In the Precepts for the Employee Evaluation Program (ADS Chapter 461) , “360 degree sources” are defined as: “Customers, peers, other managers, subordinates, and other individuals with whom or for whom an employee may have worked who can provide feedback, from their various perspectives, about the employee’s performance during any period of performance currently being evaluated.” The Precepts contain instructions for how a rater and rated employee must collaborate to select the particular 360 degree sources, some of whom are required to be solicited even if they do not respond.

According to the Record of Proceeding, at that time that the supervisor wrote the TEF, the Precepts did not explicitly direct or authorize the inclusion of 360 degree information in a TEF, although such authorization had become explicit by the time the 2014 Tenure Board made its decision. See ADS Chapter 414mad, 3.3.3 (“Responsible officials should use all appropriate sources of information in preparing the TEF, including AEFs, Appraisal Input Forms (AIFs), and 360 feedback.”).

The grievant argued that he was harmed by the underlying falsity of some of that information – compounding the impropriety. Grievant stated that some of the negative 360 comments were “literally false information that during the tenure process no one questioned or compared to the accurate facts as reflected in grievant’s OPF.”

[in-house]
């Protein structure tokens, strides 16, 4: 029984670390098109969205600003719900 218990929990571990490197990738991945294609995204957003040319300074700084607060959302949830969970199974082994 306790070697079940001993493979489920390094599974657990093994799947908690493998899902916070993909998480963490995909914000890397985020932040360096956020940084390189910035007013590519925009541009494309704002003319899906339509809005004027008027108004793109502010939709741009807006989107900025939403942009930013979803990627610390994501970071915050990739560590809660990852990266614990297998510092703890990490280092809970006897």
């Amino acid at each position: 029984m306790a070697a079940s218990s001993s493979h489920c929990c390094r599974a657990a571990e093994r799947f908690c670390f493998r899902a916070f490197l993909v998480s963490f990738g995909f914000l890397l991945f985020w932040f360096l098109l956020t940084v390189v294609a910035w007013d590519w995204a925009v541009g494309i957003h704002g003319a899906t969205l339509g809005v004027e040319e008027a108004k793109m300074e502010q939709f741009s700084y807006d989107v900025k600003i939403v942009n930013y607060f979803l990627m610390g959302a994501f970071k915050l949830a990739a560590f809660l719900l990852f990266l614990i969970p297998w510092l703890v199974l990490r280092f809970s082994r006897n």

Grievant identifies two examples of prejudicially false information that came to light:

One, grievant learned that one of the originally unnamed 360 degree sources was REDACTED who was a Civil Service supervisor of a technical office in the REDACTED in Washington, D.C. The underlying 360 degree source material that sent to was a memorandum of December 11, 2012. In it, he opined that grievant did not have the ability to function at the FS-01 level.  REDACTED added, “The fact that he has been curtailed in his first two overseas assignments in REDACTED and REDACTED by the Agency reinforces [sic] my recommendation.”9 The unchallenged information in the Record of Proceedings in this appeal shows that grievant left REDACTED  because he volunteered for a CPC (Critical Priority Country) assignment in REDACTED. Then, he left the subsequent assignment REDACTED at the end of one year, because one year was the standard length of time for a CPC assignment. Neither departure from post was involuntary or punitive in any way.

Two, another important false statement about grievant came from a 360 degree source later identified as REDACTED.  In an email of December 10, 2012 to he described himself as grievant’s “mentor” in REDACTED . In part, REDACTED stated,

He [grievant] taxed my experience and skills to the max until I finally requested that he be transferred out of our Mission. To cut to the quick, I would not recommend him for Tenuring [sic], I would rate him as negative on all of the FS Precepts for tenuring and I believe that the Agency would be better served employing [grievant] as a PSC. I did not write his AEF but I did have input and discussed his negative performance with his supervisor . . . . He refused to do rotations stating that he knew all about the Agency, our rules and regulations and how other tech and support offices functioned. . . . I had him removed.10